The interpreter approach

One of the most difficult things to understand for software developers, when they are at the initial stage of their career, is that coding is all about communication. Not only communicating intention in the source code, like a good clean coder would do, but to communicate with your fellow developers, as well as with other stakeholders in the project you’re working on.

Today I want to showcase an example that, is in my opinion, a really good instance of smooth and clear development team communication. Let’s see the following screenshot:

Pull request discussion

Click to enlarge

At we use a pull request approach to code review between teammates. The purpose is two-fold: we get our code reviewed in terms of quality, but we are also sharing the knowledge with other members of the team. This way nobody is the only one to have looked over an specific piece of code.

In this specific pull request, the lead developer is trying to correct a small “misbehaviour” of the developer, and happily enough, he’s trying to make him communicate the code intention in a better way. At first, the developer reply seems like no big deal, but if you read it paying just a bit of attention, it could come across as a little defensive. Sort of passive-aggressive reaction to what he’s asked to do, or to the critique he’s receiving.

From what the lead said, you can guess that this is not the first time that the correction is being made, but as an empathetic person you can understand why the developer felt the need to defend himself: the word “always”, as he states, seems a bit too strong. So here comes the CTO…

A previous version of myself would have waited until they resolve the situation. Sometimes the best action is to take no action, but that doesn’t come without dangers. An even younger version of myself would have said something short and harsh to any of them, “teaching” them “how to behave properly”; but only making things worse. On the surface the problem would look like it was solved. Beneath it, feelings would start to take over for the developer or the lead.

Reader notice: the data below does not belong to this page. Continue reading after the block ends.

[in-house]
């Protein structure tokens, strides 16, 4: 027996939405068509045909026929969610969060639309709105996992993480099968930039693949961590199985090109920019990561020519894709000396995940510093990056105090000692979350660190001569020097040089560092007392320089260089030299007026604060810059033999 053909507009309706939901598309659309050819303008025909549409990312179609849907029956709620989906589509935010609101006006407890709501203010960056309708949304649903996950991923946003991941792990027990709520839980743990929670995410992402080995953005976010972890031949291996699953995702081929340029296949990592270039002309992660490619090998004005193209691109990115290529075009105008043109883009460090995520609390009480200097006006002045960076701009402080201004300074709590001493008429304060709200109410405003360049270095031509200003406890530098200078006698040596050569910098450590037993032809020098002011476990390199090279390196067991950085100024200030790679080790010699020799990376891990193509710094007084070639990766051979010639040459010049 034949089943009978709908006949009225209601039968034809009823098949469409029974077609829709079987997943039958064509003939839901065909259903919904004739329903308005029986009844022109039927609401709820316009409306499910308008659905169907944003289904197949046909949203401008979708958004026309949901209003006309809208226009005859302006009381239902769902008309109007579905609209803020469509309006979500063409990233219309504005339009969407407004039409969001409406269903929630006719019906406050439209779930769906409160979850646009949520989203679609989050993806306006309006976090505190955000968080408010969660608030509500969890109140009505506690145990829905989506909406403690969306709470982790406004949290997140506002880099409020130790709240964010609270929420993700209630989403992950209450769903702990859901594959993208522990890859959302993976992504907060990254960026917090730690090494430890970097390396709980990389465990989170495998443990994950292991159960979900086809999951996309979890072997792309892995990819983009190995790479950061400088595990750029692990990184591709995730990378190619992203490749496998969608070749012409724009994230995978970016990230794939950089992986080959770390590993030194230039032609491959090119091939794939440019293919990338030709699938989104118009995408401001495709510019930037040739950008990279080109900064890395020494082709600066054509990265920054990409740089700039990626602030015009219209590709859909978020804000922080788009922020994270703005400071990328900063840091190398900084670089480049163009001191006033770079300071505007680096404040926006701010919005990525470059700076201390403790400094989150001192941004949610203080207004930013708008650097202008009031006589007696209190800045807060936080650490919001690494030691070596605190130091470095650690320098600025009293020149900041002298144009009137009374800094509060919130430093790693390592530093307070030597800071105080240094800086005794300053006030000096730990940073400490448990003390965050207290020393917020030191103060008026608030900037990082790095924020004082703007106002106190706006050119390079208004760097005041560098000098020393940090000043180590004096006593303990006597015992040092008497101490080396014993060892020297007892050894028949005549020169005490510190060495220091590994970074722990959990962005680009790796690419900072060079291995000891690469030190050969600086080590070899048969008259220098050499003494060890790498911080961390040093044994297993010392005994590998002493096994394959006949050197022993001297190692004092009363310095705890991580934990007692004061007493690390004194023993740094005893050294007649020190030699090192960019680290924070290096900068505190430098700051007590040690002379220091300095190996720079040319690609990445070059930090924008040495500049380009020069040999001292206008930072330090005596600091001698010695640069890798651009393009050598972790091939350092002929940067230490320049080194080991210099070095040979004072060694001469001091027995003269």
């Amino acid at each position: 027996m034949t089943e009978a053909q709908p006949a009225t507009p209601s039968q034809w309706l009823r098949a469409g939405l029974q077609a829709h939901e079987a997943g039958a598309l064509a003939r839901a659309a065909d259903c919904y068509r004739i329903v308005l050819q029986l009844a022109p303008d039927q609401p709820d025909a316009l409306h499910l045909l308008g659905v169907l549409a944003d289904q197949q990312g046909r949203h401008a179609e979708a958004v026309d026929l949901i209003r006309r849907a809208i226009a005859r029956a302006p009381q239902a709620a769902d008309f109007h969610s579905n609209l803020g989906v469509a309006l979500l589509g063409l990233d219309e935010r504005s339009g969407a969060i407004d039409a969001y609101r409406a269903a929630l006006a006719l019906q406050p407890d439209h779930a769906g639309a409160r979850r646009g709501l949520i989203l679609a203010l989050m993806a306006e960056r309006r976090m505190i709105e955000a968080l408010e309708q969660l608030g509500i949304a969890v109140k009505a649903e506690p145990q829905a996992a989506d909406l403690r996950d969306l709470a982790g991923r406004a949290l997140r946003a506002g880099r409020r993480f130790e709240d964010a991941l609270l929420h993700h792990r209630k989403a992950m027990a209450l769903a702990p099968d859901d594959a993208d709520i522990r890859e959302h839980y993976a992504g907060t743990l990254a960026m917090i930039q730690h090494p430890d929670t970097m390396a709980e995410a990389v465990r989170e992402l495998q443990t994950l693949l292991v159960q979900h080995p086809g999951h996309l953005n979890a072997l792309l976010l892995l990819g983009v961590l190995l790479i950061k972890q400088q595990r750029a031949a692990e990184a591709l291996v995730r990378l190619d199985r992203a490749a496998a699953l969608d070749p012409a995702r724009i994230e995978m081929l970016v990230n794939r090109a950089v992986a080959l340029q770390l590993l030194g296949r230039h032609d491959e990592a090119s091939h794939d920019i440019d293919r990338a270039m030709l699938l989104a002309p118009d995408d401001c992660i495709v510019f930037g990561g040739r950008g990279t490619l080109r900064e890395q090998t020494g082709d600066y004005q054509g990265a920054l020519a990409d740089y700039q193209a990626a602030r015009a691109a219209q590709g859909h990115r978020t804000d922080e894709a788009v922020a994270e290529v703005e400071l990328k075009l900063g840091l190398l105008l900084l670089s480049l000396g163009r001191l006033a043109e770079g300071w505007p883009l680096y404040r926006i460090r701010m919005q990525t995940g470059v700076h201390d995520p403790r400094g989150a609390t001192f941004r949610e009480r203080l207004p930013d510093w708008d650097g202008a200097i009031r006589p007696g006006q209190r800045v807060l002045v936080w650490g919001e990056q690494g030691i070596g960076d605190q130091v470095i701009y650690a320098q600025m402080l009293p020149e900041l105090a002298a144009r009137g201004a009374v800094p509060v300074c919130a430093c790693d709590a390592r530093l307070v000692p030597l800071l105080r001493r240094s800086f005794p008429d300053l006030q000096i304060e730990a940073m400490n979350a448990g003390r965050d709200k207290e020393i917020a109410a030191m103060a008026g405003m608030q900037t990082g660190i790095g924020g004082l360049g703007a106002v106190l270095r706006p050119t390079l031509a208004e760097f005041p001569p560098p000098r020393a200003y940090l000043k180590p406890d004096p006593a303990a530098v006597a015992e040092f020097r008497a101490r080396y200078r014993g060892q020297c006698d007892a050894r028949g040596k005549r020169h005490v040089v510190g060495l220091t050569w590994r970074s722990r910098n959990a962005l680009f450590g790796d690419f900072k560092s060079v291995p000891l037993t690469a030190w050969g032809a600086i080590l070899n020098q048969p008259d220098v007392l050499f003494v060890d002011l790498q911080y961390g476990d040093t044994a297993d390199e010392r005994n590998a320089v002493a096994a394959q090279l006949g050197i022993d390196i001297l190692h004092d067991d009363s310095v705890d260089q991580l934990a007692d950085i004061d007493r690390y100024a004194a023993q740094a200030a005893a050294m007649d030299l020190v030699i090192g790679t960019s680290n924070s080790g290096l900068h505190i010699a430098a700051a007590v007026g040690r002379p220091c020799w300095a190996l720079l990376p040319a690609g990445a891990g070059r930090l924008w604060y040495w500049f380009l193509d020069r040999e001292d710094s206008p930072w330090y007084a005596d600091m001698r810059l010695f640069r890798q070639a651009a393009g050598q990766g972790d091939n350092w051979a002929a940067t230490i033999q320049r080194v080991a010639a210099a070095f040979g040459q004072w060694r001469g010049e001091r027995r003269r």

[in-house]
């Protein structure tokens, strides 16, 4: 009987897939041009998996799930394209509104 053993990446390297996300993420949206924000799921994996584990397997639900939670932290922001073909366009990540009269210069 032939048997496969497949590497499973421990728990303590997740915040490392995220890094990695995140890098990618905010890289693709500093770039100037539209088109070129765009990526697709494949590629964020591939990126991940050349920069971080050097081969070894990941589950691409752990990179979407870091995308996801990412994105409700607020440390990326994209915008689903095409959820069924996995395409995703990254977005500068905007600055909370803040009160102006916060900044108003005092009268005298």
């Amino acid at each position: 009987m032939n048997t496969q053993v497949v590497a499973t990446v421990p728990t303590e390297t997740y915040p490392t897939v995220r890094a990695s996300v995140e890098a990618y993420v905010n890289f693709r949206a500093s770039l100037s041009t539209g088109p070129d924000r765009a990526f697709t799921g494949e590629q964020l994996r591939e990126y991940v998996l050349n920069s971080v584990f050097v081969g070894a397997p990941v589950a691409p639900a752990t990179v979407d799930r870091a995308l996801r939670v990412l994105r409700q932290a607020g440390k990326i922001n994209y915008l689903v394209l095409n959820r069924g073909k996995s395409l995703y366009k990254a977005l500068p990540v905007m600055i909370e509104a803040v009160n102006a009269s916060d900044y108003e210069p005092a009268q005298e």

What I took here is what I call the interpreter approach. A good CTO has to be able to speak different languages (business, technical, formal, casual) depending on the context. But if you want to be an excellent CTO you have to understand one extra language that is not so evident: feelings.

So what were the goals when I started typing my comment on the pull request? Let’s see:

  1. Translating to the lead what the feeling of the developer was when he read the word “always”.
  2. Making the developer see that there was no bad intention in the phrasing, teasing a bit the lead  on the way about his english level.
  3. Explaining with a neutral language that should not hurt anybody the reason of the correction.
  4. Make everybody smile with the joking image, so the general feeling at the end is a warm friendly one.

As you can see, it’s all about appealing to the feelings, trying to soothe them down, while still being able to communicate the technical message to everybody.

And what about the reaction of the lead to the little teasing? Brilliant!

So, in brief, if you want to be a good team leader, but also a good team player, communication, empathy and language mastery is key. Because coding is communicating.